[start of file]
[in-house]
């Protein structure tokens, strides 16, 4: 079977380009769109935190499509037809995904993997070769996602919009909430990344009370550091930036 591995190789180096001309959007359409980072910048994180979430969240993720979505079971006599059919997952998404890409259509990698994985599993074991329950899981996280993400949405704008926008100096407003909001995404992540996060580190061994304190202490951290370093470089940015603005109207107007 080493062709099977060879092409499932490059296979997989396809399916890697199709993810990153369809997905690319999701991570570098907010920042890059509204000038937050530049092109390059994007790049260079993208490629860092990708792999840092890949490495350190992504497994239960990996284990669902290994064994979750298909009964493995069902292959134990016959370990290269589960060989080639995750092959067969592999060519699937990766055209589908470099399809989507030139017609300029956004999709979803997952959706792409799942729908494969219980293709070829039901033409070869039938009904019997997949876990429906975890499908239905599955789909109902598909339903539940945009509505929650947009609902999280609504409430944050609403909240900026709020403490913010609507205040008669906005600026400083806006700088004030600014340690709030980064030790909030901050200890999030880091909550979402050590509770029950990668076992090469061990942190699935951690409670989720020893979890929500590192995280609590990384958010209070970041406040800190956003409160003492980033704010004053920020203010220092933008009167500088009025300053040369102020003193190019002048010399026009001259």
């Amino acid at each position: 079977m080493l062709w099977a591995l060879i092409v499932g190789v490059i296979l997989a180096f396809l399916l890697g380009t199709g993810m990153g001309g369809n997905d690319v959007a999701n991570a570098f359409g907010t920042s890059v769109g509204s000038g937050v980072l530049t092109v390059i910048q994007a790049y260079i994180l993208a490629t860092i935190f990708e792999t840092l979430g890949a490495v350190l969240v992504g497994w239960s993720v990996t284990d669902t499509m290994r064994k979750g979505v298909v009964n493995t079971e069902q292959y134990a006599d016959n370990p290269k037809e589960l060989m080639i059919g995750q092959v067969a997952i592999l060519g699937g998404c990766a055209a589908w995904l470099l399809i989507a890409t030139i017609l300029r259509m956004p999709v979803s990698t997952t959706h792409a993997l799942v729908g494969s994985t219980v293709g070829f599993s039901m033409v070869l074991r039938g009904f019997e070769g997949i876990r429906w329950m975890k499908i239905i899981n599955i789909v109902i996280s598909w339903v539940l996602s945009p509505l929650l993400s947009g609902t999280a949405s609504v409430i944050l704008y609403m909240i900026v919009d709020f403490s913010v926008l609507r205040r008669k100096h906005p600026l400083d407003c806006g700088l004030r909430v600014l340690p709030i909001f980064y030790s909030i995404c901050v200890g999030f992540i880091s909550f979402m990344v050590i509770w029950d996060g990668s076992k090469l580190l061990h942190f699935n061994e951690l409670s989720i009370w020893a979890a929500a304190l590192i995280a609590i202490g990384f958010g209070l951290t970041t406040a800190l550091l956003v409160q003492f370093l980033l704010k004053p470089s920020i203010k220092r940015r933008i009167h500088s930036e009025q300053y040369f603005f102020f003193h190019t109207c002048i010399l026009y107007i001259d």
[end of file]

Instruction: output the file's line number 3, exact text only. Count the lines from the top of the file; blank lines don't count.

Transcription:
């Amino acid at each position: 079977m080493l062709w099977a591995l060879i092409v499932g190789v490059i296979l997989a180096f396809l399916l890697g380009t199709g993810m990153g001309g369809n997905d690319v959007a999701n991570a570098f359409g907010t920042s890059v769109g509204s000038g937050v980072l530049t092109v390059i910048q994007a790049y260079i994180l993208a490629t860092i935190f990708e792999t840092l979430g890949a490495v350190l969240v992504g497994w239960s993720v990996t284990d669902t499509m290994r064994k979750g979505v298909v009964n493995t079971e069902q292959y134990a006599d016959n370990p290269k037809e589960l060989m080639i059919g995750q092959v067969a997952i592999l060519g699937g998404c990766a055209a589908w995904l470099l399809i989507a890409t030139i017609l300029r259509m956004p999709v979803s990698t997952t959706h792409a993997l799942v729908g494969s994985t219980v293709g070829f599993s039901m033409v070869l074991r039938g009904f019997e070769g997949i876990r429906w329950m975890k499908i239905i899981n599955i789909v109902i996280s598909w339903v539940l996602s945009p509505l929650l993400s947009g609902t999280a949405s609504v409430i944050l704008y609403m909240i900026v919009d709020f403490s913010v926008l609507r205040r008669k100096h906005p600026l400083d407003c806006g700088l004030r909430v600014l340690p709030i909001f980064y030790s909030i995404c901050v200890g999030f992540i880091s909550f979402m990344v050590i509770w029950d996060g990668s076992k090469l580190l061990h942190f699935n061994e951690l409670s989720i009370w020893a979890a929500a304190l590192i995280a609590i202490g990384f958010g209070l951290t970041t406040a800190l550091l956003v409160q003492f370093l980033l704010k004053p470089s920020i203010k220092r940015r933008i009167h500088s930036e009025q300053y040369f603005f102020f003193h190019t109207c002048i010399l026009y107007i001259d």